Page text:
- Engage — Join our community of learners and seek out students not only in your area of study, but in all. Keep in mind that even though you are working on math, you might have a lot to offer someone who is working through English; even though you are focused on Algebra, you might seek help from someone working through Geometry or Calculus. If nothing else, watch the kinds of conversations that take place and dare yourself to jump in when you feel ready. You may not mind learning in solitude, but if you do not require it, think about how you can help others who may be floundering a bit. Share your tips and advice. Post relevant articles. Explain a tricky concept. Ask open-ended philosophical questions. Share your successes and congratulate others on their successes, big or small. Giving someone a figurative pat on the back is super easy and super nice. You will feel good and they will feel great…it’s one of those win-win things you sometimes hear about.
- Persist — You will encounter obstacles! We do our best to assemble great materials and keep them up to date, but some resources may be confusing, too technical, or missing altogether. Especially in the case of broken links and missing resources, let us know so that we can help look for a solution, but turn also to the wider community for assistance – and if you cannot wait, see what gems the Web can offer up. Do not let a stumbling block become a full roadblock.
- Reflect and re-evaluate — All the time! Think about what you are learning, why, and how. Consider your goals. Consider your progress. Evaluate your schedule. Ask yourself questions. And don’t just think about it – write it down! Keeping a short diary of your progress in addition to your course notes will help you to determine why your (schedule, quizzes, readings) are working well or not so well. When you were successful in the course — passed a quiz or felt like you really got a reading or lecture — monitor yourself. Figure out where to attribute your success: was it some study technique you used? Your mood at the time? The setting? Replicate those things. Likewise, if you failed the quiz, ask the same questions and adjust accordingly. When you truly understand when and how you can be at your best, you can be much more confident that you are doing right by yourself.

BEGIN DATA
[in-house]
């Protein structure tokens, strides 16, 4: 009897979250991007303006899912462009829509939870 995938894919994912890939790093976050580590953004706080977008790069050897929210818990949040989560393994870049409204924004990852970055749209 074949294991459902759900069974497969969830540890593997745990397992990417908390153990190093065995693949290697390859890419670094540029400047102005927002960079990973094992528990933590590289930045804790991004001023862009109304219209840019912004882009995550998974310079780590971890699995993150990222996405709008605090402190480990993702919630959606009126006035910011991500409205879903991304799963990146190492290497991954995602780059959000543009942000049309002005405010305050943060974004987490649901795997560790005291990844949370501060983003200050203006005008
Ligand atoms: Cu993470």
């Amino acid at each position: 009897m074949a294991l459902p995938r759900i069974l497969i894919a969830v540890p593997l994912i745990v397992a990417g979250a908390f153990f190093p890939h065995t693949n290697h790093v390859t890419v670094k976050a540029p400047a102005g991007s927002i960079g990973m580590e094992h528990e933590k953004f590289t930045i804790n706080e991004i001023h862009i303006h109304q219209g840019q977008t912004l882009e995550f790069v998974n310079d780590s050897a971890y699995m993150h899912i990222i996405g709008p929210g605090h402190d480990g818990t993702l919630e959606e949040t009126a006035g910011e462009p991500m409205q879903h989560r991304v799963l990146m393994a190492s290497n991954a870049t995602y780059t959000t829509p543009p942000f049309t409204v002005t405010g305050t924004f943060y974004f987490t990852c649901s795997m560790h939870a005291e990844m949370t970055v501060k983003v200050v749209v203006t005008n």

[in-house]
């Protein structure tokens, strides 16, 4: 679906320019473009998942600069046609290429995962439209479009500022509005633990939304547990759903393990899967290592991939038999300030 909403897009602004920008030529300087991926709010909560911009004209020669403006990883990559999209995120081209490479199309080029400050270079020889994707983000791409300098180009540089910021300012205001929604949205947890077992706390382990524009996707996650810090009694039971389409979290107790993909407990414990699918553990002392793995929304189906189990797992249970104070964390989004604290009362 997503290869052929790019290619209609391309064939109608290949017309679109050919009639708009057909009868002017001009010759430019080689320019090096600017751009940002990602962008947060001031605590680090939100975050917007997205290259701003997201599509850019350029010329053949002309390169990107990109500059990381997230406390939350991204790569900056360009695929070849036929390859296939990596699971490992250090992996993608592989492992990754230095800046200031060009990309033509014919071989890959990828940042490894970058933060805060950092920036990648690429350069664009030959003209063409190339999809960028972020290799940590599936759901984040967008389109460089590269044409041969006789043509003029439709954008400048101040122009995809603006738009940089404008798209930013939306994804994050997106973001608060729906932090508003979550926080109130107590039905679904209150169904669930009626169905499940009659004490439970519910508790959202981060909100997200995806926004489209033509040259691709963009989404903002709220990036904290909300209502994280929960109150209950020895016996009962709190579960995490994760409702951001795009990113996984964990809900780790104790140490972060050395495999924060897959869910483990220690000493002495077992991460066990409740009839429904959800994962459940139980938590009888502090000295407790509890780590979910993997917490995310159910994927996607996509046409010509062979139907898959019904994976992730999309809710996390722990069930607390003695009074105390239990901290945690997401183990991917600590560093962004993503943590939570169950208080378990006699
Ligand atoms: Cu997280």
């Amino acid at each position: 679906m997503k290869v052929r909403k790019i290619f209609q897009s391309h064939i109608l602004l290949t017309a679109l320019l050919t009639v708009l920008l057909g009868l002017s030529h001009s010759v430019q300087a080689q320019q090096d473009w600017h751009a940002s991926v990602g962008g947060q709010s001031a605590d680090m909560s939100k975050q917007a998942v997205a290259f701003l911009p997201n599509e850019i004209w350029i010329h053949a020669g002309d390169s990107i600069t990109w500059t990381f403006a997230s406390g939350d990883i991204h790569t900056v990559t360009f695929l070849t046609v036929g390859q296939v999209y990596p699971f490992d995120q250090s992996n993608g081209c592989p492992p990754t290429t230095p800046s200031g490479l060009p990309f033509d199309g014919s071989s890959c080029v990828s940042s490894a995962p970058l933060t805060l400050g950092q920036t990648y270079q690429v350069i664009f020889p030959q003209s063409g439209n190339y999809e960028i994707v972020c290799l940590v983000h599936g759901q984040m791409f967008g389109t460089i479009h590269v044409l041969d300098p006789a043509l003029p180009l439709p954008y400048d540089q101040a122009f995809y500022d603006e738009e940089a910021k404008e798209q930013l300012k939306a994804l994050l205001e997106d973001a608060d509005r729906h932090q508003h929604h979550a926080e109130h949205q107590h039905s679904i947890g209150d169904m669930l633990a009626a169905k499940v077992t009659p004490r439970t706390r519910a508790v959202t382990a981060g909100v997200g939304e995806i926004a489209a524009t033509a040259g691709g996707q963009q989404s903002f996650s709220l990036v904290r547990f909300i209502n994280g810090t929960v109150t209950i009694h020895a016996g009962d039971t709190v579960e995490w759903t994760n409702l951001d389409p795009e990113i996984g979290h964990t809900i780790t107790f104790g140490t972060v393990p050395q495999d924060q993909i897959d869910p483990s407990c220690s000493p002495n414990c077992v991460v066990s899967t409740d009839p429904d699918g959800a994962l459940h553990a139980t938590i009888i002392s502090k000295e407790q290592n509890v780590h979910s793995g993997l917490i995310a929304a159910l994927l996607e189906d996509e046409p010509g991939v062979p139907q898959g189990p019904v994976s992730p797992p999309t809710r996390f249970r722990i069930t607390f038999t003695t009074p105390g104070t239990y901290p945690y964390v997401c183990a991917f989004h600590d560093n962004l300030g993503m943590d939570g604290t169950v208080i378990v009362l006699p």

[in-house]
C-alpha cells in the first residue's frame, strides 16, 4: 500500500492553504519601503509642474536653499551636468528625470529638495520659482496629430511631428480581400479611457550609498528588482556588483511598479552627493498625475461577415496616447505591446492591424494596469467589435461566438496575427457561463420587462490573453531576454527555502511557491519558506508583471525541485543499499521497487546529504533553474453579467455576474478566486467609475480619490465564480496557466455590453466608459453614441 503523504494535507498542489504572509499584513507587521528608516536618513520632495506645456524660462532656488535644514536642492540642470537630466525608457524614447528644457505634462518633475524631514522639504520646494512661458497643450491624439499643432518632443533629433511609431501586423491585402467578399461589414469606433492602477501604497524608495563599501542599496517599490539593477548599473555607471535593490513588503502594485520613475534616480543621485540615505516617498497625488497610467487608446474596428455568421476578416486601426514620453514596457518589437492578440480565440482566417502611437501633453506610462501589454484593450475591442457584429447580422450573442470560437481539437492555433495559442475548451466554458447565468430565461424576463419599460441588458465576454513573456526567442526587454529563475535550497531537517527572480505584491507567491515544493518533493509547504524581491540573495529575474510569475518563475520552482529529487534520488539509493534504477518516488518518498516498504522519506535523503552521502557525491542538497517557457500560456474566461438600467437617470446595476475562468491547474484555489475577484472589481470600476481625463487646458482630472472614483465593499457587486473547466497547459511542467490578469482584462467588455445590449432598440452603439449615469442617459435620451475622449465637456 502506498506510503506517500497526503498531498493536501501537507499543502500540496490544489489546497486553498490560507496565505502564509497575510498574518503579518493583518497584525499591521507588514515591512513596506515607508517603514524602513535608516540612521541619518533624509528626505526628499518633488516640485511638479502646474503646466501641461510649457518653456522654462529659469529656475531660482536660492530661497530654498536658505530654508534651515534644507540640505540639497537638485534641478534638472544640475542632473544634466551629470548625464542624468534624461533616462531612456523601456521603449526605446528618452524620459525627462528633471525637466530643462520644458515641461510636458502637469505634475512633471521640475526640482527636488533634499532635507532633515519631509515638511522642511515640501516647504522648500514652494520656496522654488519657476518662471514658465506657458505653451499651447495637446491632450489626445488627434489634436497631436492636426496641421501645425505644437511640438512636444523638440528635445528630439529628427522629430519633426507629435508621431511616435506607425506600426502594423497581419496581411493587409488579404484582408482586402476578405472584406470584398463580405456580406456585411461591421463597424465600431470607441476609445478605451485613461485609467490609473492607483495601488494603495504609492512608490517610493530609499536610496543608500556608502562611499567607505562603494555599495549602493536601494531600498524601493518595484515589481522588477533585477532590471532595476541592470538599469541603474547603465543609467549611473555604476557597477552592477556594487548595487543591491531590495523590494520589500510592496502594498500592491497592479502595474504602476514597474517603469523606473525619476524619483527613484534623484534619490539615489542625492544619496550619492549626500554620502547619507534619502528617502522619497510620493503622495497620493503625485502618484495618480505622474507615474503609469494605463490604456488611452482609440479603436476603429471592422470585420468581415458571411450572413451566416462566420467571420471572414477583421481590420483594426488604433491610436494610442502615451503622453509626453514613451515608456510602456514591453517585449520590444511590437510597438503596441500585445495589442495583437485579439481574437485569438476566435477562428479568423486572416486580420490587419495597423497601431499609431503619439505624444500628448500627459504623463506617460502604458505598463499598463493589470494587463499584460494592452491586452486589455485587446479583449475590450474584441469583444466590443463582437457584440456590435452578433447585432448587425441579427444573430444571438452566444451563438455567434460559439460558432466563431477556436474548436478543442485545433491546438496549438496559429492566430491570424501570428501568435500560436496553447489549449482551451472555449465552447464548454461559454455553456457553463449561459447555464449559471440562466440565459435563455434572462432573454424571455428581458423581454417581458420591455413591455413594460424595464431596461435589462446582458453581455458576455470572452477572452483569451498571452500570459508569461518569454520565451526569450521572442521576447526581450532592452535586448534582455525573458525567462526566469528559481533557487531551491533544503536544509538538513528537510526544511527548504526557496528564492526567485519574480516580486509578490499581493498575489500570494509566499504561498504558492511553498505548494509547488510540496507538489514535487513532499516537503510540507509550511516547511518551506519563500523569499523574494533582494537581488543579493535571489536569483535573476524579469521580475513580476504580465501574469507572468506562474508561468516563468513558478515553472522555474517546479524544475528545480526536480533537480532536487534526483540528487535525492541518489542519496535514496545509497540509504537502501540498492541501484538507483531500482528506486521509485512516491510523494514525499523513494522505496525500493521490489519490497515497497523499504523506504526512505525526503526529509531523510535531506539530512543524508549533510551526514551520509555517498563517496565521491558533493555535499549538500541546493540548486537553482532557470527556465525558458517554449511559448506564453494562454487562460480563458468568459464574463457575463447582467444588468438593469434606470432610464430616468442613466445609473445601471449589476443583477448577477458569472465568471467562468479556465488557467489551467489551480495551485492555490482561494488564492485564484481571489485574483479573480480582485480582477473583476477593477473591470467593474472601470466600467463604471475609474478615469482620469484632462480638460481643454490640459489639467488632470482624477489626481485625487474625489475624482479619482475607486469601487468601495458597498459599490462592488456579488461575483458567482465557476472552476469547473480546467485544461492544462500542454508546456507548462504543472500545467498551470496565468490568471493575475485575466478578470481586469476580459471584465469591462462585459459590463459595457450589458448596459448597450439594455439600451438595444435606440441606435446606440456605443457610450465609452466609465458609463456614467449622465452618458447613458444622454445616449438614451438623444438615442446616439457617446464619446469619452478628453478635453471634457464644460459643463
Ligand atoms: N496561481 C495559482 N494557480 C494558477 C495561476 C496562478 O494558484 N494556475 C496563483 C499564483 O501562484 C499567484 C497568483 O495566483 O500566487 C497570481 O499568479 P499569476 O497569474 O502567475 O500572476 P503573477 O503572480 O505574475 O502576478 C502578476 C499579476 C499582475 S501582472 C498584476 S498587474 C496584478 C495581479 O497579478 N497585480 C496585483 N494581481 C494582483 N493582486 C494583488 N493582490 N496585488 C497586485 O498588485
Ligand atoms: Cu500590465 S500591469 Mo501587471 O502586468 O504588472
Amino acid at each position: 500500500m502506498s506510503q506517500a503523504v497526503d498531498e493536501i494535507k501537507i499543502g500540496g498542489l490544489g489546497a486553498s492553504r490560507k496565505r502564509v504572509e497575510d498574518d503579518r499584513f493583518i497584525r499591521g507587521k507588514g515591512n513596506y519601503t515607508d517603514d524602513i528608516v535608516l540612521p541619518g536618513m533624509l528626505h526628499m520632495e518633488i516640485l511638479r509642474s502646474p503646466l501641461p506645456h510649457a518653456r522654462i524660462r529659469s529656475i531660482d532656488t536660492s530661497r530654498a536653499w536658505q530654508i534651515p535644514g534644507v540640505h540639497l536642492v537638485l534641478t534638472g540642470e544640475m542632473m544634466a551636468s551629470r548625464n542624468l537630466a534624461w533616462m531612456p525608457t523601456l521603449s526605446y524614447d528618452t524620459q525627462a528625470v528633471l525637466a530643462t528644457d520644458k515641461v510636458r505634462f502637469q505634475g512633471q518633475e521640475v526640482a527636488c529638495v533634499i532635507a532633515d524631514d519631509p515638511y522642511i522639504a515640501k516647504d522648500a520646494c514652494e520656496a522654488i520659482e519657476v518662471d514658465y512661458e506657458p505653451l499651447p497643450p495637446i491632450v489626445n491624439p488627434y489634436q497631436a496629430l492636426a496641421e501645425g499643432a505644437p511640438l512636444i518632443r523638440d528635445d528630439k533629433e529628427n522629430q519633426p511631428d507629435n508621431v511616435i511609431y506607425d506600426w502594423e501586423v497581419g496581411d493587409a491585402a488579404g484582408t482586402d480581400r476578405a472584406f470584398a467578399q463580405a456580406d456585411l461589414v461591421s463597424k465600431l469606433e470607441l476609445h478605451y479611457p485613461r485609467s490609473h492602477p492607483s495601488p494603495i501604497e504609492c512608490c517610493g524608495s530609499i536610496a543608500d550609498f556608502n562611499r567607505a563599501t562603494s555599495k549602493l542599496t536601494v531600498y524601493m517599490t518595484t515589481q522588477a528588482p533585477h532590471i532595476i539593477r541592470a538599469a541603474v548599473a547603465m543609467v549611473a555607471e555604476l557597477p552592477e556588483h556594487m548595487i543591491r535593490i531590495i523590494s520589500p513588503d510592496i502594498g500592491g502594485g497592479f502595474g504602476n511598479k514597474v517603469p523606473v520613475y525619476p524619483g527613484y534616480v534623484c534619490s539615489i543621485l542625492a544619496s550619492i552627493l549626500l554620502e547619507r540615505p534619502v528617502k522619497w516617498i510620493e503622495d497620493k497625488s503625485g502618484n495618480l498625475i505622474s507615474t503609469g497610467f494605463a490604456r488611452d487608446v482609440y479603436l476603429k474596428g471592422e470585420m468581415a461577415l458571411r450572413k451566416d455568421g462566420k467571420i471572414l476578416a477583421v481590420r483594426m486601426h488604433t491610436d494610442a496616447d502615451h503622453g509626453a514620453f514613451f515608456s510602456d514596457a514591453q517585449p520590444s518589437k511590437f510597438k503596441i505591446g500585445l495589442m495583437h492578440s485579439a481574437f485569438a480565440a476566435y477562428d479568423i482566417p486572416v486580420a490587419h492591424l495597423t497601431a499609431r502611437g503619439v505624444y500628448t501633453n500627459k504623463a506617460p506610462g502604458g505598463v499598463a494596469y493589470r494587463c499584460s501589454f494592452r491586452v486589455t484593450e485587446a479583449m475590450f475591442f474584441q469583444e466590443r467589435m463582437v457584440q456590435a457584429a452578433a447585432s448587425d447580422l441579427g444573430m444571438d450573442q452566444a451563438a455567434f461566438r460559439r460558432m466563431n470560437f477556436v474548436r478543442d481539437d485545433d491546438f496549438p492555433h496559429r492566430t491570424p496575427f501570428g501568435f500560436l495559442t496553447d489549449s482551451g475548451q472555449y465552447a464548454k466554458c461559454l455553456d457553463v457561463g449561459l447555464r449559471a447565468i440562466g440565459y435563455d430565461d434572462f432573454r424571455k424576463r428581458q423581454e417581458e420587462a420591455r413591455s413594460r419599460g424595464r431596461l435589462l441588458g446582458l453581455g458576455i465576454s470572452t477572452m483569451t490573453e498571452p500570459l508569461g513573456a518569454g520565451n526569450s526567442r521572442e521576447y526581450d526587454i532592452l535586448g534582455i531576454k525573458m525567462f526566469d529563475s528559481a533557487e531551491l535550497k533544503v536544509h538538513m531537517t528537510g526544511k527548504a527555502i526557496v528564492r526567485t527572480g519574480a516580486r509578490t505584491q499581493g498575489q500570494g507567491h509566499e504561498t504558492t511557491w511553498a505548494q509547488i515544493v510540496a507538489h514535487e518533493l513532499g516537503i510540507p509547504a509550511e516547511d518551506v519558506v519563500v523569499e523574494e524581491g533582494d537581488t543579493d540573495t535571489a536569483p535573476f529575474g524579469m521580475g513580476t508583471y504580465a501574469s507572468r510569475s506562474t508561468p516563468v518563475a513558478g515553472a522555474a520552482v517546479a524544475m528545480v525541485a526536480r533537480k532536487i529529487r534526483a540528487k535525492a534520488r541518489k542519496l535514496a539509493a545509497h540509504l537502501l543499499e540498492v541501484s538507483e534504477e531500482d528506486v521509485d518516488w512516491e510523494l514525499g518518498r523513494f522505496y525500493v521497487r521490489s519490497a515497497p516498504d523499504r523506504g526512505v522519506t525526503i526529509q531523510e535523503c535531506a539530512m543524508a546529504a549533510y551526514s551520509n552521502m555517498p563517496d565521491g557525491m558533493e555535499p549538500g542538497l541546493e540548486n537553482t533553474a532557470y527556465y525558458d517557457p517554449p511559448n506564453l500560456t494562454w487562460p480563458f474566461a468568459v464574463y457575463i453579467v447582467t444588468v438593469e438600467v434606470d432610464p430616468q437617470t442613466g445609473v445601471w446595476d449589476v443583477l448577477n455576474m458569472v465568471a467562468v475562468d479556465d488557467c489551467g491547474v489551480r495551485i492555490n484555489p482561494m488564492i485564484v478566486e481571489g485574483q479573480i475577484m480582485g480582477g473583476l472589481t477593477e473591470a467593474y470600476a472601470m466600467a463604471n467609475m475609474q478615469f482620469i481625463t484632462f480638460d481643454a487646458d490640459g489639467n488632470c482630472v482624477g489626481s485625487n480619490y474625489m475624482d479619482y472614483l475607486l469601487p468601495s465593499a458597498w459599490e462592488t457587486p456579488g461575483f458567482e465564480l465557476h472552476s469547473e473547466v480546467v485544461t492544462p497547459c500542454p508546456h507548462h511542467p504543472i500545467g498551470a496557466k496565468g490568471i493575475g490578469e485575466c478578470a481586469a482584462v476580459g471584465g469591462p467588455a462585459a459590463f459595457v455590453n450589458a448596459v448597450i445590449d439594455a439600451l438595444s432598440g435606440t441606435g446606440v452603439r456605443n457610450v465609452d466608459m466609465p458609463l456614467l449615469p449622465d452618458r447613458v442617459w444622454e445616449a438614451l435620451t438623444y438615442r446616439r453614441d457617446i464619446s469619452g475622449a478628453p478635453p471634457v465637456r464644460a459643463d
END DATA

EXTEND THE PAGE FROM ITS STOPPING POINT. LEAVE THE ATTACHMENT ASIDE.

- Reward yourself — Staying motivated is a big part of the challenge of independent learning, especially for long, college-level courses like ours. What does success look like for you? Is it earning a certificate? Mastering a discrete skill? Creating a human connection? Getting a raise? Define what success is for you in both small and large terms, determine appropriate rewards, and then make sure you pay up. Congratulations are probably in order whenever you feel that they are. Just as with organization, we can and should work to offer you better rewards, but if you are waiting for us to catch up…don’t. Do right by you, and then go tell the community about it so we can all share in your success and borrow your great ideas for recognizing it.
Remember: when the going gets tough, hey…it was tough all along. But if you are prepared, you will make it through, and likely learn much more than you bargained for.